Share Email Print

Proceedings Paper

Reliable customized control software in an R&D environment
Author(s): Tom B. H. Kuiper; J. G. Leflang; Thang Trinh
Format Member Price Non-Member Price
PDF $17.00 $21.00

Paper Abstract

Scheduled among the deep space communications activities of the 70-m antennas of the NASA Deep Space Network (DSN) are diverse astronomical observing programs with different requirements. For example, the US Space VLBI Project puts great emphasis on reliability for a few well-defined types of observations, for which the software is essentially frozen for the duration of the Project. On the other hand, Solar System Radar research and observations of regions of star formation need ongoing development, sometimes in real- time, of data acquisition and monitor and control software. This paper describes the methodology by which we can allow each user or project a high degree of customization. To do this we rely on a mixture of public domain software and locally developed software. The scheme allows the software configuration in the Radio Astronomy Controller to be switched to an observer's or project's specific configuration within seconds, including specific releases of public domain software. At the core of the Radio Astronomy Controller is a server that controls the R and D equipment. The behavior of this server is largely determined by Tcl scripts, which are customized for the observer or project. An observer working interactively can use a customized Tk client to direct the server via TCP, as well as DSN operational equipment via another server which communicates with DSN controllers. A project or user may alternatively run a client which is specialized for unattended operations.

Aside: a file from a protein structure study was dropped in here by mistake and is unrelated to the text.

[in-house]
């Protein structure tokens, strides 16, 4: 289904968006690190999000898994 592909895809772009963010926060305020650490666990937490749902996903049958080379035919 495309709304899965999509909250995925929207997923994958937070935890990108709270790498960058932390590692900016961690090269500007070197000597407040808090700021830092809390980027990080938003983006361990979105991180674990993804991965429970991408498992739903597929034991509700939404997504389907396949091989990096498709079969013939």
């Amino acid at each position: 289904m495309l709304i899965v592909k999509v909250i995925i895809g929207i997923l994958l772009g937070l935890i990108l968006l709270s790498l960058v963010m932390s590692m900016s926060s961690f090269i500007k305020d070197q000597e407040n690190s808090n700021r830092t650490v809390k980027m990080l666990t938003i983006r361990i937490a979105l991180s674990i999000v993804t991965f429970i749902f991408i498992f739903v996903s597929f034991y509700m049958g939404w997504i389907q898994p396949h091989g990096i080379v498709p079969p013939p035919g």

Paper Details

Date Published: 26 May 1998
PDF: 11 pages
Proc. SPIE 3351, Telescope Control Systems III, (26 May 1998); doi: 10.1117/12.308812
Show Author Affiliations
Tom B. H. Kuiper, Jet Propulsion Lab. (United States)
J. G. Leflang, Jet Propulsion Lab. (United States)
Thang Trinh, User Technology Associates, Inc. (United States)

Published in SPIE Proceedings Vol. 3351:
Telescope Control Systems III
Hilton Lewis, Editor(s)

© SPIE. Terms of Use
Back to Top